Hotel Guests Can Pan for Gold to Pay for their Stay in Northern California’s Gold Rush Home of Jamestown
In a small town in Northern California, hotel guests have an opportunity to participate in a history-rich Mother Lode tradition that no place else can claim. They can pay for their stay in gold dust at the National Hotel in Jamestown.
In the early days of the Gold Rush, newly panned gold dust was widely accepted by taverns and boarding houses with a pinch buying a shot of whisky at most saloons. Now, the owner of the Historic National Hotel is bringing back the idea. Stephen Willey will accept gold dust as legal tender to make purchases for rooms, meals and drinks.
“We’ve got the scales, we’re tracking daily prices, and if guests want to pay for their rooms, meals and drinks with a few pinches, we’ll be ready,” Willey proclaims. (A pinch weighs about as much as a heavy paper clip, and prices as of May 2016 equaled about $60 a pinch.)
Willey, who has owned the National Hotel since 1974, decided to bring back the practice after remembering a 2009 visit from Maureen Dowd, the noted New York Times columnist. After panning gold with a local outfitter, she and her friends visited The National Hotel’s saloon for a round of drinks, and asked if they could pay with their newly panned gold flakes. At the time, this was not an accepted form of payment, but it sparked an idea for Willey. “That got me thinking,” said Willey. “Why not accept gold? Why can’t we do that?”
Earlier this year, he took action, getting an old-time brass balance scale with weights, and a digital model required by county weights and measures. Then he worked out the details with brothers Brent and Brian Shock at the nearby Gold Prospecting Adventures.
Now Willey and the National Hotel are open for gold-bearing customers. The offer is open only to overnight guests, who are free to pay for their rooms, meals and drinks with a precisely weighed and valued stash of gold dust. The scales and a daily notice of the price of gold are located inside the hotel’s Saloon, which still uses the original back bar from 1859. A working cash register dating to 1881 is also in the bar, but handicapped by the fact that a maximum of $6.95 can be rung at any one time.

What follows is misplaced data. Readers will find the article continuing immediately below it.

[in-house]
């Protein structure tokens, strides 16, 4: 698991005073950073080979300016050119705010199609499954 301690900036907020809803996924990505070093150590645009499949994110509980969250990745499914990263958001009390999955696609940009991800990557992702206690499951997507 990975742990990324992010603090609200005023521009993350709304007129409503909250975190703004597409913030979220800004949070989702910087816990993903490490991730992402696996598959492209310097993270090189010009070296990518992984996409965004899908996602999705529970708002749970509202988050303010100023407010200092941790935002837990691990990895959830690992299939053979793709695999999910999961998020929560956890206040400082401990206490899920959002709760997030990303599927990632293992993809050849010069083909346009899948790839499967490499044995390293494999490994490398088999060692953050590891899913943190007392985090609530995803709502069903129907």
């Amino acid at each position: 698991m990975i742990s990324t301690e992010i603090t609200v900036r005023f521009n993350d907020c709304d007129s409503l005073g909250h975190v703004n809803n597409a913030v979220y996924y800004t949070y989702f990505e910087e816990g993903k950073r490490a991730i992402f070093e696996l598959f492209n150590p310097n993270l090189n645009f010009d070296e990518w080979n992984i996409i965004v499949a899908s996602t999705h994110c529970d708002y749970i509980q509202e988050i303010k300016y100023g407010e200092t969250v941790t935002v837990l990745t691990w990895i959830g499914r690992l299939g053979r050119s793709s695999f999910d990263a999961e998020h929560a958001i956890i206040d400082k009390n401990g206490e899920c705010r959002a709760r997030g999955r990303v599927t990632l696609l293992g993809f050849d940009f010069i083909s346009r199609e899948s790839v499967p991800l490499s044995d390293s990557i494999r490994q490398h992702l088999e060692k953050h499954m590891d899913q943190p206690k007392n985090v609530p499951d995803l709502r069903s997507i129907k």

The hotel has nine guest rooms beautifully appointed with antiques, brass beds, modern heat and air conditioning and bathrooms with tile showers and amenities. Guests have access to the Soaking Room, an antique claw-foot soaking tub built for two, or one strapping miner back in the day.
How likely is a greenhorn panner visiting Jamestown to harvest enough gold dust from Woods Creek–where gold was originally discovered 168 years ago–to pay for two nights lodging, a couple of dinners, bottle of good wine and a few drinks at the National Hotel? Stephen Willey can’t say, “but being able to brag about it is worth every penny and pinch.” Willey also takes cash and credit cards.
For reservations at The National Hotel, visit http://www.national-hotel.com/ or call 800-894-3446. It is located at 18183 Main Street in Jamestown, California, with lots of history on display nearby; Railtown 1897 Historic State Park is less than a mile, and Columbia Historic State Park less than seven miles from the hotel. Jamestown is 130 miles from San Francisco and the Greater Bay Area, in Tuolumne County, home of more than 50% of Yosemite National Park.
Is there still gold in the hills? It’s been said that the area is still laden with gold, and the heavy rainfalls and waterfalls this year will unearth pieces. According to the Gold Institute, less than 2 million ounces of gold were mined during the height of the California Gold Rush in 1849. By comparison, 10.6 million ounces were found in the U.S. in 1993. To learn more about gold panning, visit Gold Prospecting Adventures at http://www.goldprospecting.com/